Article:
The explosion of global streaming services has prompted a golden age of Spanish drama series.

Led by new seasons of Netflix phenomena “La casa de papel” (“Money Heist”) and “Elite,” global demand for the top 20 Spanish-produced TV fiction titles grew 30.2% this year compared to 2018, according to Parrot Analytics.

“The quality of Spanish production is powering stories across borders in an unstoppable way,” says Ana Bustamante, managing director at Mediterráneo Mediaset España Group.

“Since audiences are used to watching global content, it’s now much easier to sell Spanish series,” says Portocabo founder Alfonso Blanco, producer of “Hierro.”

“Spanish TV fiction is being discovered worldwide. Gradually there will be an adjustment to demand, prompting price hikes. This will allow us to continue growing and make more ambitious productions,” says Javier Méndez, the Mediapro Studio content director.

At home, global players are rapidly positioning themselves.

Netflix now operates its first European Production Hub at Tres Cantos’ Secuoya Studios near Madrid, with 24 global originals in production or development. Amazon is lensing fiction series “El Cid” and “La Templanza,” its first two original Spanish fiction series; next year, HBO bows its first Spanish series, Basque drama “Patria.” Viacom Intl. Studios plans to launch a production center in Madrid; Apple is said to be landing soon.

“This is the beginning of a new era for fiction and distribution in the world. How many players? I don’t know, but there’s plenty of room,” says Diego Ávalos, Netflix’s director of original content, Spain.

Telefonica is teaming with media conglom Atresmedia to create a 50/50 production-distribution venture, to scale up on both fronts and retain top talent.

Since 2017, Telefonica’s Movistar Plus has released 11-12 original series a year, part of the biggest bet ever on TV content by a Spanish company. The Telefonica-Atresmedia venture looks set to produce a wide-range of series and features.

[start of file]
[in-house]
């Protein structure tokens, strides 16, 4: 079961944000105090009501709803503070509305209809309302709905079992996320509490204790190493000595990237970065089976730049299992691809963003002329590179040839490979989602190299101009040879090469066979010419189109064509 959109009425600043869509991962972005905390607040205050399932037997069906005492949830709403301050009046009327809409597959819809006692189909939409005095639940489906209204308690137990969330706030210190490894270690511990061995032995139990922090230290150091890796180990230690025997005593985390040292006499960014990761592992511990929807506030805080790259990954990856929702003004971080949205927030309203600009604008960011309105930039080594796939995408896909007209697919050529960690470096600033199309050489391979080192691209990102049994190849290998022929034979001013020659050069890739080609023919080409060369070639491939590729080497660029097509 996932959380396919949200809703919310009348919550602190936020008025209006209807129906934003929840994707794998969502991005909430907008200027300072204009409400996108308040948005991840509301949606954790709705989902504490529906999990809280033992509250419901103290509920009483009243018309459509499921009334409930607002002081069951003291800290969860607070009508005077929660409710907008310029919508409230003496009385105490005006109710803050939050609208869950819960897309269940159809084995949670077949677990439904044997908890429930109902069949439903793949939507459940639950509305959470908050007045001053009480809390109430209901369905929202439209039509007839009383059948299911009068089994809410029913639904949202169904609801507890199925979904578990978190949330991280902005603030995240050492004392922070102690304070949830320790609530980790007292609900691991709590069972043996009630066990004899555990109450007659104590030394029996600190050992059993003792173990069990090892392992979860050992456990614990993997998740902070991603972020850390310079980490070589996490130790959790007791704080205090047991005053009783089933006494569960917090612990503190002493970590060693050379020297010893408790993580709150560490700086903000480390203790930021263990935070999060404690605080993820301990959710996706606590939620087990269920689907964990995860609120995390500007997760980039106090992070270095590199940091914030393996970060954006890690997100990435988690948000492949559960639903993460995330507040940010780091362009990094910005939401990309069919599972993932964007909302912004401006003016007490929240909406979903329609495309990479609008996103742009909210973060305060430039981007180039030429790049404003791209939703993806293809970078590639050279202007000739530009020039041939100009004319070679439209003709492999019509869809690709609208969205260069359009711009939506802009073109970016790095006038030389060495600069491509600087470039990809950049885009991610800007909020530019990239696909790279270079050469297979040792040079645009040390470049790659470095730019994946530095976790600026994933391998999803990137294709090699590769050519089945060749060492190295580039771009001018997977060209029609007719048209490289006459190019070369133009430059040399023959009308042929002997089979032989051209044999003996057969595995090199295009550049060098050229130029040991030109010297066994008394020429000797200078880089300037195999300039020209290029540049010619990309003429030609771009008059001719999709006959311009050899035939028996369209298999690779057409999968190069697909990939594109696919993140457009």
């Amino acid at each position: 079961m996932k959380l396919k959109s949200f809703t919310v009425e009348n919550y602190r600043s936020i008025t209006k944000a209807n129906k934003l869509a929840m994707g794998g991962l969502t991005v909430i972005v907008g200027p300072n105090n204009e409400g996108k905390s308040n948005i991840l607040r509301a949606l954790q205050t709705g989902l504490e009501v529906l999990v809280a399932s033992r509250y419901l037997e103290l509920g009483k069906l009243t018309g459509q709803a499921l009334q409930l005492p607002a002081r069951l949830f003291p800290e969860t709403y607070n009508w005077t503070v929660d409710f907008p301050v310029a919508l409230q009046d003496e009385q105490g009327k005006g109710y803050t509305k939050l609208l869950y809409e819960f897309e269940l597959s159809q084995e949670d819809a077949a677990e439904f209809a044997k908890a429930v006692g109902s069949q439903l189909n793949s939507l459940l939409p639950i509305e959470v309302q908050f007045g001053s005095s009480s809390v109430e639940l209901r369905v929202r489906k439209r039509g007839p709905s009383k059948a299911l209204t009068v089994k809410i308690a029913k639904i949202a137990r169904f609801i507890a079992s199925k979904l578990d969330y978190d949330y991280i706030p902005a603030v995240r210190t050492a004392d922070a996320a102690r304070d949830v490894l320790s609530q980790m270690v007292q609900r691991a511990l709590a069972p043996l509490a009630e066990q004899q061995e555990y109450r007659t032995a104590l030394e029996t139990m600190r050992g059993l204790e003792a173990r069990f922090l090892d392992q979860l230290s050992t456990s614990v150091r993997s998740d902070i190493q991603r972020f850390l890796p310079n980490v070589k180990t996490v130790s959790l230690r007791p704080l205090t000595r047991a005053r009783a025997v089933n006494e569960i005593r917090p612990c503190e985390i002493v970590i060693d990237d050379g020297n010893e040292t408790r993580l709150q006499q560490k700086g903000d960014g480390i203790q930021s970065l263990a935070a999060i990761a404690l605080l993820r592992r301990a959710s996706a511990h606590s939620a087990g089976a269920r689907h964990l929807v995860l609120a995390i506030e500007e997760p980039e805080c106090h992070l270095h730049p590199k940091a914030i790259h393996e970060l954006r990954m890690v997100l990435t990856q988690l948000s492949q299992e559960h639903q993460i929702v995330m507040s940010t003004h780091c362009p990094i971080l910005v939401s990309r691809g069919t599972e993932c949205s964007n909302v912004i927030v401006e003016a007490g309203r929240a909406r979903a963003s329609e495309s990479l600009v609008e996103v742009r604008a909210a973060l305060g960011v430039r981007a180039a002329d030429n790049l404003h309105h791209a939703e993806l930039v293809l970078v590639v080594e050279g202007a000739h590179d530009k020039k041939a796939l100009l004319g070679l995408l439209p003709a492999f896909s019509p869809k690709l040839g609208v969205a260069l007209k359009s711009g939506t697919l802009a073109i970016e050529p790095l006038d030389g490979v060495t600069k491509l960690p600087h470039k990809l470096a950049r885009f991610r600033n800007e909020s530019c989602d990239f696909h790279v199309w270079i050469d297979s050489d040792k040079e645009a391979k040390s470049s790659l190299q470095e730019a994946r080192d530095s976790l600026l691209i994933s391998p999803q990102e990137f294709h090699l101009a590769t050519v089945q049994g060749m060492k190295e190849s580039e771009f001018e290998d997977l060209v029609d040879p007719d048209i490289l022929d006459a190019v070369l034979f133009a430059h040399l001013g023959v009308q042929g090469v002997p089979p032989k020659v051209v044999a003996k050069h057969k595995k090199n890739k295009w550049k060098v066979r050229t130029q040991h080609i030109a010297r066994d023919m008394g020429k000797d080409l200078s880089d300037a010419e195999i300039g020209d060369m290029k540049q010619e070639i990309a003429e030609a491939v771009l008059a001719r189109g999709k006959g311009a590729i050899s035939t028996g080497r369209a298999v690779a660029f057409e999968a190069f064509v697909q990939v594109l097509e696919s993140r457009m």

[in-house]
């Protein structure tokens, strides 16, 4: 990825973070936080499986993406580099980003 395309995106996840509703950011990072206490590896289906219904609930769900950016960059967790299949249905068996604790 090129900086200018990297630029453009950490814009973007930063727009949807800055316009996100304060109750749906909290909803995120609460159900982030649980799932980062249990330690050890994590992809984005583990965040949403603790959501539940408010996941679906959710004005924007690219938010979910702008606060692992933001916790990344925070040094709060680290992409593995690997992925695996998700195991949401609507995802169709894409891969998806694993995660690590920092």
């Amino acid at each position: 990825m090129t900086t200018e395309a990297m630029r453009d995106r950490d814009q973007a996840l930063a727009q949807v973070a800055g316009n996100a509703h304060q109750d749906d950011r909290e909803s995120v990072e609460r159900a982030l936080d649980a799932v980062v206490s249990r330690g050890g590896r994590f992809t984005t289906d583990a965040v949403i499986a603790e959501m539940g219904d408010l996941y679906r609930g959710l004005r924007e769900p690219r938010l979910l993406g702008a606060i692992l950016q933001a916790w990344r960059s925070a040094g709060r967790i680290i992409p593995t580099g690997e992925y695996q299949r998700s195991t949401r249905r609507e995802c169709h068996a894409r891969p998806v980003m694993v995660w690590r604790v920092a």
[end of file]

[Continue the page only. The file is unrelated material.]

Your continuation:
“It’s a new world. Finding the best partners is a big part of the success. If you want to travel far, you need to do so with good partners,” says Susana Herreros, chief content editor of original production
at Movistar Plus.

The battle for success will largely be fought over talent. That’s one reason the Mediapro Studio has been signing exclusive contracts with, among others, “Homeland” producer Ran Tellem as head of international content development; Argentine producer-writer-director Daniel Burman, now Mediapro U.S. head of content; and Javier Olivares, co-creator of cult series “The Department of Time.”

Another big issue is IP. Broadcasters Mediaset España, Atresmedia and RTVE are used to fully financing series and keeping all rights, save a share of international. But the mold has been broken.

“In a few years, there’ll be more producers with a powerful creative and financial capacity, that can invest in developing content, sharing IP, decisions and risks,” Blanco says.

“In terms of growth, the next step is co-production or development of projects targeting the international market from the very beginning,” says Laura Miñarro, VP, international business, Atresmedia Studios, Atresmedia’s production arm.

“We’re in very exciting times: There are infinite combinations when co-producing,” says Méndez.

“Each production requires a different script, creative team or financing model, we’re making prototypes,” Blanco agrees.

Méndez believes “the natural path to grown is Latin America.” An increasing number of fiction co-production projects with the region suggests that the long sought after bridge between Spain and Latin America is finally being built, as globalization breaks down accent barriers in a market of 500 million people.

“For the last two years, there’s been a huge demand for Spanish content in Latin America,” says Ricardo Cabornero, responsible for content acquisitions, Amazon Prime Video Spain.

Amazon has boarded “Inés of My Soul,” partnering with Spain’s RTVE, Boomerang TV and Chilevision. “It’s the most ambitious series in either market [for Amazon]. We’ll see more of these types of co-productions in the future which allow us to be more ambitious,” he adds.

A driving force for Spanish TV fiction in Latin America, the Mediapro Studio boasts co-production deals with Disney Media Distribution, Vice Studios, Televisa and Viacom.

Another co-production example is TV drama “No te puedes esconder,” linking Madrid-based Isla Audiovisual to NBCUniversal’s Telemundo Global Studios.

Challenges remain. “There’s a risk of weakening our TV industry, adapting series from abroad. We must be exporters of our own content,” says Bambú co-founder Ramón Campos.

If the future depends on talent, there’s cause for optimism.

“When the bubble bursts what’s left? The best talent. A good number of those talents are now in Spain. So part of our destiny is in our hands,” says “Elite” creator Darío Madrona.